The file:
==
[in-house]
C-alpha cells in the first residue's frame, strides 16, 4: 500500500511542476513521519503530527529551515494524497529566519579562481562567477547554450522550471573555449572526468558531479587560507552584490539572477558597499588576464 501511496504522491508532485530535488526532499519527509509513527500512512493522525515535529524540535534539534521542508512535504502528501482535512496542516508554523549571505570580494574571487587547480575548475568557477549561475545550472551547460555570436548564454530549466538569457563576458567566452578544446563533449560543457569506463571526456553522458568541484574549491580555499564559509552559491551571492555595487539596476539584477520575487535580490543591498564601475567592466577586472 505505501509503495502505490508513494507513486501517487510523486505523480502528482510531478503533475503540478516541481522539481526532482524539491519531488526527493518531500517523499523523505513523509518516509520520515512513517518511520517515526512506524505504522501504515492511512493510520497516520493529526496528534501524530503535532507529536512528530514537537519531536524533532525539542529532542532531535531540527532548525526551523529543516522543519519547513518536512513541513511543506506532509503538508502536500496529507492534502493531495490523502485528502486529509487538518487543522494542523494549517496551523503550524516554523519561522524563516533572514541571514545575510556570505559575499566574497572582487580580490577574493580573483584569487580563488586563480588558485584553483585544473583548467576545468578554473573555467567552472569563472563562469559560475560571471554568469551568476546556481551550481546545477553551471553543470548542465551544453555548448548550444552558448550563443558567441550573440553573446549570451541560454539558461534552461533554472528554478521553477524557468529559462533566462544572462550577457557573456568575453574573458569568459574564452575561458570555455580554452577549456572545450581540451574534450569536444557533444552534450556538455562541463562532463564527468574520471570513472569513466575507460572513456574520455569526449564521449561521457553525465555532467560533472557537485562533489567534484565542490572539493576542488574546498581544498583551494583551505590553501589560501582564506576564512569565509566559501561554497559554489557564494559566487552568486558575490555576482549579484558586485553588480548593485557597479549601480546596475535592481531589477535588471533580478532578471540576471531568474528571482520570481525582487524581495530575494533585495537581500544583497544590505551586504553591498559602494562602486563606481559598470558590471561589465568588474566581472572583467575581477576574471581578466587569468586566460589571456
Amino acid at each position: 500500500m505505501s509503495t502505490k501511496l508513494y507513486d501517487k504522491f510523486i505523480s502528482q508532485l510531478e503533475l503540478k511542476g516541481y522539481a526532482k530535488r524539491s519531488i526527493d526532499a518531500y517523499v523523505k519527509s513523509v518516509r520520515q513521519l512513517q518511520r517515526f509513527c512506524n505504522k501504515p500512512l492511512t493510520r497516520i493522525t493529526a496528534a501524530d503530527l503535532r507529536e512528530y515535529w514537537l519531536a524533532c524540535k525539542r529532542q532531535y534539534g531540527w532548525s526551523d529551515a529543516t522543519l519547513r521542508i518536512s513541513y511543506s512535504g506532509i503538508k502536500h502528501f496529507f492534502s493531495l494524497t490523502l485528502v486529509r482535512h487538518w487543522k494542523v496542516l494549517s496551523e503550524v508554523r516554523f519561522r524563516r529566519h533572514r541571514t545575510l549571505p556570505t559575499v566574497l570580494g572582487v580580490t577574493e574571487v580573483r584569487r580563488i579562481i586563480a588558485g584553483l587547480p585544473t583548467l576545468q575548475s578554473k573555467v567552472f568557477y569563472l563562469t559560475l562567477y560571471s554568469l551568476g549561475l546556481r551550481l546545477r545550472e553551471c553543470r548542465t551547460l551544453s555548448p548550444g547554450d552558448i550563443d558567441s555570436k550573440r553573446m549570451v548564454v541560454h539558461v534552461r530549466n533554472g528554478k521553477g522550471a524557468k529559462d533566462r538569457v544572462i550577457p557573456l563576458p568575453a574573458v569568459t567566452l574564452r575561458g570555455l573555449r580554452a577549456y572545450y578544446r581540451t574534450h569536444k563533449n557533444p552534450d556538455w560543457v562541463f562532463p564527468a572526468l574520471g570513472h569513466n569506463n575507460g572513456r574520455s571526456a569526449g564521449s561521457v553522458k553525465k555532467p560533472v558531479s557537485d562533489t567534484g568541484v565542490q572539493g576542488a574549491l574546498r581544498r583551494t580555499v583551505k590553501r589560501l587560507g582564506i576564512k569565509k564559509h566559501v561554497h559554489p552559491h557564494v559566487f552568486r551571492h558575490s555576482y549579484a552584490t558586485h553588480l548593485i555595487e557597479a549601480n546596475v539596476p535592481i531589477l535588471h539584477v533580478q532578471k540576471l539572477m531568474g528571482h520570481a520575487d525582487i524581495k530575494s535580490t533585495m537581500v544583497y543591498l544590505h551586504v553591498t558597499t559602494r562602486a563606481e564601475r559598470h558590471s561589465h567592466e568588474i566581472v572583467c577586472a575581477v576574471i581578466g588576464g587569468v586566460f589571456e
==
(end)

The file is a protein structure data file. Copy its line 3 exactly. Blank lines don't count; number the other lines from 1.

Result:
Amino acid at each position: 500500500m505505501s509503495t502505490k501511496l508513494y507513486d501517487k504522491f510523486i505523480s502528482q508532485l510531478e503533475l503540478k511542476g516541481y522539481a526532482k530535488r524539491s519531488i526527493d526532499a518531500y517523499v523523505k519527509s513523509v518516509r520520515q513521519l512513517q518511520r517515526f509513527c512506524n505504522k501504515p500512512l492511512t493510520r497516520i493522525t493529526a496528534a501524530d503530527l503535532r507529536e512528530y515535529w514537537l519531536a524533532c524540535k525539542r529532542q532531535y534539534g531540527w532548525s526551523d529551515a529543516t522543519l519547513r521542508i518536512s513541513y511543506s512535504g506532509i503538508k502536500h502528501f496529507f492534502s493531495l494524497t490523502l485528502v486529509r482535512h487538518w487543522k494542523v496542516l494549517s496551523e503550524v508554523r516554523f519561522r524563516r529566519h533572514r541571514t545575510l549571505p556570505t559575499v566574497l570580494g572582487v580580490t577574493e574571487v580573483r584569487r580563488i579562481i586563480a588558485g584553483l587547480p585544473t583548467l576545468q575548475s578554473k573555467v567552472f568557477y569563472l563562469t559560475l562567477y560571471s554568469l551568476g549561475l546556481r551550481l546545477r545550472e553551471c553543470r548542465t551547460l551544453s555548448p548550444g547554450d552558448i550563443d558567441s555570436k550573440r553573446m549570451v548564454v541560454h539558461v534552461r530549466n533554472g528554478k521553477g522550471a524557468k529559462d533566462r538569457v544572462i550577457p557573456l563576458p568575453a574573458v569568459t567566452l574564452r575561458g570555455l573555449r580554452a577549456y572545450y578544446r581540451t574534450h569536444k563533449n557533444p552534450d556538455w560543457v562541463f562532463p564527468a572526468l574520471g570513472h569513466n569506463n575507460g572513456r574520455s571526456a569526449g564521449s561521457v553522458k553525465k555532467p560533472v558531479s557537485d562533489t567534484g568541484v565542490q572539493g576542488a574549491l574546498r581544498r583551494t580555499v583551505k590553501r589560501l587560507g582564506i576564512k569565509k564559509h566559501v561554497h559554489p552559491h557564494v559566487f552568486r551571492h558575490s555576482y549579484a552584490t558586485h553588480l548593485i555595487e557597479a549601480n546596475v539596476p535592481i531589477l535588471h539584477v533580478q532578471k540576471l539572477m531568474g528571482h520570481a520575487d525582487i524581495k530575494s535580490t533585495m537581500v544583497y543591498l544590505h551586504v553591498t558597499t559602494r562602486a563606481e564601475r559598470h558590471s561589465h567592466e568588474i566581472v572583467c577586472a575581477v576574471i581578466g588576464g587569468v586566460f589571456e